Guidance From the Guidance: An Agency's Approach to the California Adult Education Digital Learning Guidance
by Francisco X. Pinedo Jr
Soledad Adult School and OTAN Subject Matter Expert
posted March 2023
It has been almost three years since our world changed along with most aspects of education. COVID 19 became a worldwide pandemic and our way of teaching and delivering instruction changed 180 degrees in a matter of days.
At that time, back in March 2020, we Adult Educators took matters into our own hands and continued teaching with hiccups along the way, but I feel we were better prepared than our K-12 colleagues. Why, might you ask? Well, plain and simple, Distance Learning. Prior to March 2020, many agencies up and down California began implementing Distance Learning programs in their agency. Not to the extent that it is today post-March 2020, but teachers and students had a basic understanding of navigating various LMS (Learning Management Systems) like Moodle, Canvas, and Blackboard as well as Google Classroom.
Today, we can learn from best practices acquired in the last few years and beef up our prior knowledge of Distance Learning, as well as embrace new styles of teaching and learning, by reading the California Adult Education Digital Learning Guidance. The Guidance is designed to serve as a practical resource for administrators, teachers, support staff, counselors, and transition specialists to enable adult educators to design and implement effective digital learning experiences. One thing to be very clear about is that the Guidance is not a new set of standards or curriculum to be used in Adult Education, even though it does touch on standards related to Adult Education – for example, CASAS, CCRS, and ISTE – and how we can use these standards in our programs. The Guidance covers best practices across a variety of topics that are foundational to effective digital learning.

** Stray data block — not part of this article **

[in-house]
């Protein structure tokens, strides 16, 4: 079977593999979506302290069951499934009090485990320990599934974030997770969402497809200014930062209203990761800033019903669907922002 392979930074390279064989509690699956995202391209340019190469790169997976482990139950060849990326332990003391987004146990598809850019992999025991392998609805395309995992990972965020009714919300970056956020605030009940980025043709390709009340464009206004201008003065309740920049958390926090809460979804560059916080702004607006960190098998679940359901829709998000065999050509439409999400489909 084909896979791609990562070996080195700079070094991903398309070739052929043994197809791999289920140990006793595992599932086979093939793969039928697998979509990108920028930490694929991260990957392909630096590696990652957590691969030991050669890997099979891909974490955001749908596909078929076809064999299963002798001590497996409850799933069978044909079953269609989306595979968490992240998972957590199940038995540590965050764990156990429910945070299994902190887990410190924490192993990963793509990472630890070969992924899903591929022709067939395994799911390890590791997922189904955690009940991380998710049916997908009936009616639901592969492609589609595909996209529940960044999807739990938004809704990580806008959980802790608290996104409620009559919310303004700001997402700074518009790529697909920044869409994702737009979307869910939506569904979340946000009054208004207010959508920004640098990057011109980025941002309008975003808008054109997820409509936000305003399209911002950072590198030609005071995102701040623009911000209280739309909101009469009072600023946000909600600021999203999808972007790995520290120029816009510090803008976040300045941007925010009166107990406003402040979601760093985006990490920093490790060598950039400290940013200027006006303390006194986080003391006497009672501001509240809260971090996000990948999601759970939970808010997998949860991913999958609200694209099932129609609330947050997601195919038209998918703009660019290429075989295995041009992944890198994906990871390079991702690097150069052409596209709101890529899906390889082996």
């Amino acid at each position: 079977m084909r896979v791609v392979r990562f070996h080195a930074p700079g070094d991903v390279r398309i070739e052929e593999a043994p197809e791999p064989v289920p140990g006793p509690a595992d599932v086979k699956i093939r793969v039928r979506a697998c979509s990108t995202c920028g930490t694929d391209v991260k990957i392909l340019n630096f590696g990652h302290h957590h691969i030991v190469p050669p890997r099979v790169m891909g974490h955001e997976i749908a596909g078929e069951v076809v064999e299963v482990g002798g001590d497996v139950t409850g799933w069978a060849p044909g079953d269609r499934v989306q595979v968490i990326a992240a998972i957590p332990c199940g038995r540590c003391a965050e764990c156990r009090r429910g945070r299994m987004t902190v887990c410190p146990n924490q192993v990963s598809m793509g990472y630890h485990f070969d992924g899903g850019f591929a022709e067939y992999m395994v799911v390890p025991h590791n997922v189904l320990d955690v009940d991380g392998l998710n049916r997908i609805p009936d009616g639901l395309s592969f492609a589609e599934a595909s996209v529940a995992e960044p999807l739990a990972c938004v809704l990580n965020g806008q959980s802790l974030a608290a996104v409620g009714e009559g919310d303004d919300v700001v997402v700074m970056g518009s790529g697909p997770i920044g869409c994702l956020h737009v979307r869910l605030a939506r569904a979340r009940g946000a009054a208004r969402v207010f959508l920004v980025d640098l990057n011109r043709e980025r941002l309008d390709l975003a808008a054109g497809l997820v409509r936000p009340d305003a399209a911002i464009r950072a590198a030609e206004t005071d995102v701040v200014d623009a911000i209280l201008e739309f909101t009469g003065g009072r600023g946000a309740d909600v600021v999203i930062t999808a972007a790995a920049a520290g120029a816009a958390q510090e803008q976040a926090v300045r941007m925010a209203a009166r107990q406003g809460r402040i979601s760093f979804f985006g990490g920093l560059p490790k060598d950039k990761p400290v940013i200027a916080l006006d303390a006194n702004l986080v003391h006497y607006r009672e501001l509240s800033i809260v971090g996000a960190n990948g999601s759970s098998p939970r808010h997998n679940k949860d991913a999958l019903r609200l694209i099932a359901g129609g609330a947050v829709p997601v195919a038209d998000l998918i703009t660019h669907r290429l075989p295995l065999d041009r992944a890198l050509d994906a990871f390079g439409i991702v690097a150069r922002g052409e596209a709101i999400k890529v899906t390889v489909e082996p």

Now, the big question is, how do I use the Guidance in my classroom or at my school? Throughout the document, there are various examples and recommendations on how to use the Guidance. First, one of the underlying messages that is conveyed is to respect adult learners and their experiences they bring in the classroom. Chapter 3 discusses adult learning theories which view learning as a collaborative process, where educators and learners are co-creators of the learning experience. Due to the nature of the adult learner, the learning process is often more self-directed, with a greater deal of choice, control, or input from the learner. Each learner brings experiences and those include technology skills and using technology in a variety of situations. Using students with tech skills as a resource to help onboard new students is a great benefit for teachers as well as affirming for the students. One of the strategies that many agencies use is having students peer coach new students in using technology that is used in the classroom. Having these “Tech Monitors” identified in class and in the school is a great asset. It also makes students feel empowered when they are asked to take up such responsibility. The Tech Monitor helps new students get familiar with online programs used in the classroom. Also, by having Tech Monitors, students are learning transferable skills that they can use at work. Additionally, we are creating a stronger community for learning that is referred to in Chapter 7.